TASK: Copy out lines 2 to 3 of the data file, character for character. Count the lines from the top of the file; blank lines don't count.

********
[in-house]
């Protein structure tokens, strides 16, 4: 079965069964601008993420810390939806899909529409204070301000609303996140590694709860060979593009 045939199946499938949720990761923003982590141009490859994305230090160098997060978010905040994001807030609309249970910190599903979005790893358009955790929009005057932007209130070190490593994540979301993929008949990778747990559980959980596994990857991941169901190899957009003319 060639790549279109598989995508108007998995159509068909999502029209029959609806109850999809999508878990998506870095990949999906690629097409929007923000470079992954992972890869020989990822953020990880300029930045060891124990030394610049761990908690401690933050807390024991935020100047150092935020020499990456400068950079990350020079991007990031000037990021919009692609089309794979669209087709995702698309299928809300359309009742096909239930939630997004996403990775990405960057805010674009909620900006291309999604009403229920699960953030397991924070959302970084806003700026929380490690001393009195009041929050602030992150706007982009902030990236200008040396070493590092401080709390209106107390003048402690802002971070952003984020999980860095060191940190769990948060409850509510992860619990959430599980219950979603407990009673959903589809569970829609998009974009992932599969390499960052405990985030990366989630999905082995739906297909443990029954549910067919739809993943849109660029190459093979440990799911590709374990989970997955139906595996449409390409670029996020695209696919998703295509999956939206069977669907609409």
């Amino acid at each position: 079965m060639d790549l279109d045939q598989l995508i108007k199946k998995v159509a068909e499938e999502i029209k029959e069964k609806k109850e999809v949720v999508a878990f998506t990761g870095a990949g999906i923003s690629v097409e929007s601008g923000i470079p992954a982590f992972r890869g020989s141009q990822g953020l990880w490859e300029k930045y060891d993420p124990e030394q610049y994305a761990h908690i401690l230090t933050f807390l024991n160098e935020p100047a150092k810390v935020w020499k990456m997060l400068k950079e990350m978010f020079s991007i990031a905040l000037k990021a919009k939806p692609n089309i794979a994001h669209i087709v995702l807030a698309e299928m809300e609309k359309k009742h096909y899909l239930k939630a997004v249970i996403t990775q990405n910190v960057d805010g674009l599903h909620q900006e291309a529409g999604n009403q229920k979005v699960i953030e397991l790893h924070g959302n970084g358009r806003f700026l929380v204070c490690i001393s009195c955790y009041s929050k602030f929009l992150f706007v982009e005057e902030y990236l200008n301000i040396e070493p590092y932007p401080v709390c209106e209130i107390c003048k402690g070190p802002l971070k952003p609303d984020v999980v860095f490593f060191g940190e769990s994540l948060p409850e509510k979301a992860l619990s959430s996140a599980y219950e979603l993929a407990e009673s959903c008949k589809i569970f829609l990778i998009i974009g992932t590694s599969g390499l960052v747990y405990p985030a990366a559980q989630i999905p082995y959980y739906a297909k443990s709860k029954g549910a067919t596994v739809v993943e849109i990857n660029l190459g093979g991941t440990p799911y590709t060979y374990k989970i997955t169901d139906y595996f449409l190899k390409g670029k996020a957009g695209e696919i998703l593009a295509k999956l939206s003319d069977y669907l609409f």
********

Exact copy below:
């Protein structure tokens, strides 16, 4: 079965069964601008993420810390939806899909529409204070301000609303996140590694709860060979593009 045939199946499938949720990761923003982590141009490859994305230090160098997060978010905040994001807030609309249970910190599903979005790893358009955790929009005057932007209130070190490593994540979301993929008949990778747990559980959980596994990857991941169901190899957009003319 060639790549279109598989995508108007998995159509068909999502029209029959609806109850999809999508878990998506870095990949999906690629097409929007923000470079992954992972890869020989990822953020990880300029930045060891124990030394610049761990908690401690933050807390024991935020100047150092935020020499990456400068950079990350020079991007990031000037990021919009692609089309794979669209087709995702698309299928809300359309009742096909239930939630997004996403990775990405960057805010674009909620900006291309999604009403229920699960953030397991924070959302970084806003700026929380490690001393009195009041929050602030992150706007982009902030990236200008040396070493590092401080709390209106107390003048402690802002971070952003984020999980860095060191940190769990948060409850509510992860619990959430599980219950979603407990009673959903589809569970829609998009974009992932599969390499960052405990985030990366989630999905082995739906297909443990029954549910067919739809993943849109660029190459093979440990799911590709374990989970997955139906595996449409390409670029996020695209696919998703295509999956939206069977669907609409």
């Amino acid at each position: 079965m060639d790549l279109d045939q598989l995508i108007k199946k998995v159509a068909e499938e999502i029209k029959e069964k609806k109850e999809v949720v999508a878990f998506t990761g870095a990949g999906i923003s690629v097409e929007s601008g923000i470079p992954a982590f992972r890869g020989s141009q990822g953020l990880w490859e300029k930045y060891d993420p124990e030394q610049y994305a761990h908690i401690l230090t933050f807390l024991n160098e935020p100047a150092k810390v935020w020499k990456m997060l400068k950079e990350m978010f020079s991007i990031a905040l000037k990021a919009k939806p692609n089309i794979a994001h669209i087709v995702l807030a698309e299928m809300e609309k359309k009742h096909y899909l239930k939630a997004v249970i996403t990775q990405n910190v960057d805010g674009l599903h909620q900006e291309a529409g999604n009403q229920k979005v699960i953030e397991l790893h924070g959302n970084g358009r806003f700026l929380v204070c490690i001393s009195c955790y009041s929050k602030f929009l992150f706007v982009e005057e902030y990236l200008n301000i040396e070493p590092y932007p401080v709390c209106e209130i107390c003048k402690g070190p802002l971070k952003p609303d984020v999980v860095f490593f060191g940190e769990s994540l948060p409850e509510k979301a992860l619990s959430s996140a599980y219950e979603l993929a407990e009673s959903c008949k589809i569970f829609l990778i998009i974009g992932t590694s599969g390499l960052v747990y405990p985030a990366a559980q989630i999905p082995y959980y739906a297909k443990s709860k029954g549910a067919t596994v739809v993943e849109i990857n660029l190459g093979g991941t440990p799911y590709t060979y374990k989970i997955t169901d139906y595996f449409l190899k390409g670029k996020a957009g695209e696919i998703l593009a295509k999956l939206s003319d069977y669907l609409f």